In this study, we aimed to measure acute molecular and bio- chemical responses of the marine medaka (Oryzias javanicus) larvae exposed to waterborne polystyrene MPs. The marine medaka O. javanicus is widely distributed in the coastal regions of East to Southeast Asia (Inoue and Takei, 2002) as a promising test organism for ecotoxicological studies due to relatively small size (3~4 cm), a short generation period (3~4 months), daily spawning and transparent embryos, sexual dimorphism, and ease of mass culture in the laboratory (Kim et al., 2018Nam et al., 2020). The molecular and biochemical responses of fish are extensively employed for estimating the potential effects of exogenous con- taminants. Thus, to understand the potential acute effects of MPs, several molecular and biochemical responses were analyzed in the present study. Polystyrene microbeads were chosen as numerous studies have suggested their ingestion in aquatic organisms and thus, comparative study is able in the field. The relatively higher density of polystyrene than water hence makes it to rise and sink in aquatic environment (Driedger et al., 2015). In particular, several important ecotoxicological endpoints, the cell stress (hsp70) and oxidative stress parameters such as intracellular reactive oxygen species (ROS), malondialdehyde (MDA), and mRNA expression and enzymatic activity of antioxidant defense system [glutathione reductase (GR), glutathione peroxidase (GPx), catalase (CAT), and superoxide dismutase (SOD)] were analyzed in response to water- borne MPs for 24 h.

Materials and Methods

1. Marine medaka

The Java medaka O. javanicus was cultured under controlled conditions at 26℃ with a light:dark (L:D) photoperiod of 14 L:10 D in artificial seawater (ASW; TetraMarine Salt Pro, TetraTM, Cincinnati, OH, USA; 6.48±0.59 mg O2 L-1; pH 7.8~8.1) adjusted to 12 prac- tical salinity units (PSU). The fish were reared in glass aquaria (60 ℓ capacity; 21c-HighTech®, Pusan, South Korea) with aeration and each glass aquaria accommodated up to 28 adult fish (both sexes). They were fed Artemia salina (< 6 h after hatching; SERA Artemia, Salt Lake, UT, USA) twice a day until satiation.

2. Microplastics exposure

To confirm the ingestion of MPs by the fish larvae, 1 μm of fluorescent microparticles based on melamine resin (carboxylate-modified; fluorescein isothiocyanate (FITC)-marked; analytical stand- ard) was purchased from Sigma-Aldrich, Inc. (St. Louis, MO, USA). For exposure, non-functionalized polystyrene microbeads (1 μm) were purchased as an aqueous suspension (2.5 mg ml-1) from Sigma-Aldrich Inc. According to the manufacturer, the mean diameter of the particle was 1 μm, and the calibrated particle diameter was 1.00~1.05 μm. The suspensions were gently mixed using a vortex before dilution and use. No surfactant was used during the dilution procedure. Working solutions were prepared for designated nominal concentrations by dilution of the stock solution in artificial seawater (12 PSU). For control and exposure, 90 larvae were prepared and separated into three groups (30 fish per group) as triplicate experiments. The 30 fish were reared in 1.5 ℓ chamber (length 280 × width 65 × depth 160 mm) of aquaria (21c-HighTech®) with 100 particles ml-1 for 24 h. Dissolved oxygen was monitored at 0, 1, 3, 6, 9, 12, 15, 18, 21, and 24 h using a Orion Star meter (520M-01A, Thermo Fisher Scientific Inc., MA, USA). At the same time, total ammonia nitrogen (TAN), nitrite- nitrogen (NO2-N), and nitrate-nitrogen (NO3-N) were analyzed at by stopping inflow of the ASW for 24 h. Standard analytical methods were used to measure TAN, NO2-N, and NO3-N (Grasshoff et al., 1983).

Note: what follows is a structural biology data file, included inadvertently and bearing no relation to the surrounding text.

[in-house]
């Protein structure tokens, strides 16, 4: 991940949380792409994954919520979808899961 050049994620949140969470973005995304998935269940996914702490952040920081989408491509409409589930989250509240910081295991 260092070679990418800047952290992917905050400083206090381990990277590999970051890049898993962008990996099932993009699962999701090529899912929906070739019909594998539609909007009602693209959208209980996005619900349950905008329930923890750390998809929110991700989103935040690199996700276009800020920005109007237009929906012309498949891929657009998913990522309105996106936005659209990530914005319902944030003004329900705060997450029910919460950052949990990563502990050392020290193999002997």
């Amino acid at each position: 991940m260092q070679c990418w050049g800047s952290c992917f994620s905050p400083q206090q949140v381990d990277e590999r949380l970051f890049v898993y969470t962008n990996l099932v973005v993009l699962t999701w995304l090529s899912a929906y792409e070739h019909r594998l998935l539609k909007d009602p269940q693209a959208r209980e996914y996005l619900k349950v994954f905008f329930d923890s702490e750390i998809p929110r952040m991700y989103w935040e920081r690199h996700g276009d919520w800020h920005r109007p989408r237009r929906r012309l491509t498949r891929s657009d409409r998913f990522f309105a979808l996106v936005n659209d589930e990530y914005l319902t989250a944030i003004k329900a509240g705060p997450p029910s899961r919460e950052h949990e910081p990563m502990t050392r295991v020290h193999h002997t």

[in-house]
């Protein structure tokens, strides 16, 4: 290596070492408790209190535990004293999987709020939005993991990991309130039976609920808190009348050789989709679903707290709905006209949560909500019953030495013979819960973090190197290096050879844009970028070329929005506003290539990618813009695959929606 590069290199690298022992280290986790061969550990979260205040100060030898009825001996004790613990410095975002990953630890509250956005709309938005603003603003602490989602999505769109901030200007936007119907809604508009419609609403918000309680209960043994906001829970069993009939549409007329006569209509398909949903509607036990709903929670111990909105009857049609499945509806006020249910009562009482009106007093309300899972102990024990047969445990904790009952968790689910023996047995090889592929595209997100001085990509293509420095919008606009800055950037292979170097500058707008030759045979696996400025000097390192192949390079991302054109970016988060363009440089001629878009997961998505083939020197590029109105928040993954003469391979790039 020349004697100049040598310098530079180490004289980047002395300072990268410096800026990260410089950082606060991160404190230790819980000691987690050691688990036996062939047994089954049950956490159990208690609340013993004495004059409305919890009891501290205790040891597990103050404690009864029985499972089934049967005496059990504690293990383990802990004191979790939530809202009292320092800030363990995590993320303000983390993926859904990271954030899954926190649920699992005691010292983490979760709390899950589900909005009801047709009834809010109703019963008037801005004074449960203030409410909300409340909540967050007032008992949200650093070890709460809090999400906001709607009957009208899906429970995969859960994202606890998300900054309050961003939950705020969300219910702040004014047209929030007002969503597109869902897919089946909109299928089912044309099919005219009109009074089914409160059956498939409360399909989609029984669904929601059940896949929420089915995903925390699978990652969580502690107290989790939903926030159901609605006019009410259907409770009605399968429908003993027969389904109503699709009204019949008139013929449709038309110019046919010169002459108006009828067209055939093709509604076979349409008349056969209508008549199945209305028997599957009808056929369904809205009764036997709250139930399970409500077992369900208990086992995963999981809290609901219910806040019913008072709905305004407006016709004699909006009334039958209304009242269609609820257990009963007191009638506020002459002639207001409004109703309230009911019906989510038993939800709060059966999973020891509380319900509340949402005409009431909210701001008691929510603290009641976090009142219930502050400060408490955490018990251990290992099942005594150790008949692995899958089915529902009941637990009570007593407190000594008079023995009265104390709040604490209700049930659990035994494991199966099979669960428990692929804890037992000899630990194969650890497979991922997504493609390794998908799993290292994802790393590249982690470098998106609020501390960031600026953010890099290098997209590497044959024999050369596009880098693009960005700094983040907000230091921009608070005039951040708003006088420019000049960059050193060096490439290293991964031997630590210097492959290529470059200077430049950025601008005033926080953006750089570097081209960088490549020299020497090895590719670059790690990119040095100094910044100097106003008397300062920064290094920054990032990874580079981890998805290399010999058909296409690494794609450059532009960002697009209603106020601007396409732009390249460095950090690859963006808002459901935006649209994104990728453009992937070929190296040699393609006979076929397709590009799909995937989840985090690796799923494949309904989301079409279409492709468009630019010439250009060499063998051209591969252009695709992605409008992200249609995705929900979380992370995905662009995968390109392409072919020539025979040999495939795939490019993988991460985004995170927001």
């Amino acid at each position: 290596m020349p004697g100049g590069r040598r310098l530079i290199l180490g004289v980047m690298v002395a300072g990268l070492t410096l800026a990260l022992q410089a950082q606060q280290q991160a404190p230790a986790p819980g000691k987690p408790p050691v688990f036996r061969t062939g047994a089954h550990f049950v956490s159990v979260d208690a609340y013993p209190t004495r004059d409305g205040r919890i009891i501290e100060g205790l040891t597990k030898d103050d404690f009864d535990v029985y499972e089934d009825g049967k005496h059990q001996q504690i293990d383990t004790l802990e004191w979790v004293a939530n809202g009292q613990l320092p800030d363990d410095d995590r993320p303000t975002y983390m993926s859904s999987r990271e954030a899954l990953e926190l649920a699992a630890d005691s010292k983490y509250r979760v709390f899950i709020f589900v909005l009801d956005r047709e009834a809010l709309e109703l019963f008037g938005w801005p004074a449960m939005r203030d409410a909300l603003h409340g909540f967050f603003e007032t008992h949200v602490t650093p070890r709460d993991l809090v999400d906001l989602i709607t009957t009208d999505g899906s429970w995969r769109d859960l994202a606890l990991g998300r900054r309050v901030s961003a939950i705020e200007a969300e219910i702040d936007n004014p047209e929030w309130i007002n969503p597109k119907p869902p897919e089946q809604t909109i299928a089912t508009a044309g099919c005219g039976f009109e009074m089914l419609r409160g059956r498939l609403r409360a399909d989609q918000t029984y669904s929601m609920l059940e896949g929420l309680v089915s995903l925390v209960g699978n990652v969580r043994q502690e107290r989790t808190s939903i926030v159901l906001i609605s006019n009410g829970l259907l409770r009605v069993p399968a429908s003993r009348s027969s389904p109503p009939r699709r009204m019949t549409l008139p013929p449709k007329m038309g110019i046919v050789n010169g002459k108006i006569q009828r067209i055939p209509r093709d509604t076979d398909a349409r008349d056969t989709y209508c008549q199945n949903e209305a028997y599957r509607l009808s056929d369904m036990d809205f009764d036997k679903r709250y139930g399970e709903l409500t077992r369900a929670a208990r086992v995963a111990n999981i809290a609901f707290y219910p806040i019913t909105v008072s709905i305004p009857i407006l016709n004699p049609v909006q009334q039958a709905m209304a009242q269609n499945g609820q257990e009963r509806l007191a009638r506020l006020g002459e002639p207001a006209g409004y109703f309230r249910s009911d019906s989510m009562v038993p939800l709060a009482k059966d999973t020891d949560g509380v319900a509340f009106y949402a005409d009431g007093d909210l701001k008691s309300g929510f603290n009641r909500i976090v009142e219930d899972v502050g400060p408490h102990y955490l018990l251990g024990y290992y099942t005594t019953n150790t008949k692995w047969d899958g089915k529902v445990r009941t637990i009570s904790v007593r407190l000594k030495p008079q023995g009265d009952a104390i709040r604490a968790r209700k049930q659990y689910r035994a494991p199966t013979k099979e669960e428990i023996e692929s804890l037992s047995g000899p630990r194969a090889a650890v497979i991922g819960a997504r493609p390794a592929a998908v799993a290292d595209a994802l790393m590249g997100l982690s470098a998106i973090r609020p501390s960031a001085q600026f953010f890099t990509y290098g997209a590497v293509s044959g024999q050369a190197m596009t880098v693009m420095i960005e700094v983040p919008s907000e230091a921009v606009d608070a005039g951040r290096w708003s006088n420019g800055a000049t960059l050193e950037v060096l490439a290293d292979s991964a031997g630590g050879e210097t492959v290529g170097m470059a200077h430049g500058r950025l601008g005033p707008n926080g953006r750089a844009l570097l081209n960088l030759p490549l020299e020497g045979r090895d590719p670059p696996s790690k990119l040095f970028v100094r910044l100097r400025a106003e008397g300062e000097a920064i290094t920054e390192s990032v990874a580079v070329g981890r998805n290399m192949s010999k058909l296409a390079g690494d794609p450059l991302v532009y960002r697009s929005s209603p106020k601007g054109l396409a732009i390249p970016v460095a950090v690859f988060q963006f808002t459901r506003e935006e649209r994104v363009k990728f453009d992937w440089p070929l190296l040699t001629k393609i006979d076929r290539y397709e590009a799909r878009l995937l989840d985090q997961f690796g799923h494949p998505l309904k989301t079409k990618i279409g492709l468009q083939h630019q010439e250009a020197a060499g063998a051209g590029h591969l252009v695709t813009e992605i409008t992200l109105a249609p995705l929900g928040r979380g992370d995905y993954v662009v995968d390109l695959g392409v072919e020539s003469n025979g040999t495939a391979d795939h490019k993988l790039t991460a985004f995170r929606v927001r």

3. Measurement of intracellular reactive oxygen species and lipid peroxidation

After exposure to waterborne MPs, pooled larvae were hom- ogenized in a buffer containing 0.32 M sucrose, 20 mM HEPES, 1 mM MgCl2, and 0.5 mM PMSF (pH 7.4) using a Teflon hom- ogenizer. The homogenate was centrifuged at 10,000 × g for 20 min at 4℃ and the supernatant was collected and analyzed. Black plates with 96 wells were filled with phosphate-buffered saline buffer, the probe (H2DCFDA at a final concentration of 40 μM), and the supernatant, which had been fractioned to a final volume of 200 μl. Measurements were obtained at an excitation wavelength of 485 nm and an emission wavelength of 520 nm using a ThermoTM Varioskan Flash (Thermo Fisher Scientific, Tewksbury, MA, USA) and they were normalized using the total protein values. The protein levels were measured using the Bradford method. MDA contents were measured using the fol- lowing method: the samples were pooled and homogenized with a Teflon homogenizer in five volumes of Tris buffer (20 mM) con- taining NaCl (150 mM), aprotinin (2 μM), benzamidine (100 μM), β-mercaptoethanol (10 mM), and leupeptin (20 μM). The samples were centrifuged at 30,000 × g at 4℃ for 30 min and the resulting supernatants were heat-denatured at 75℃ for 15 min. Thiobarbituric acid reactive substances were quantified at 535 nm using a Thermo Varioskan Flash spectrophotometer (Thermo Fisher Scientific). The thiobarbituric acid reactive substance con- centrations were measured using a standard curve based on MDA bis (dimethylacetal, Sigma-Aldrich, Inc.). Then, the MDA levels were determined using a calibration curve and calculated as nM of MDA per μg of the total sample.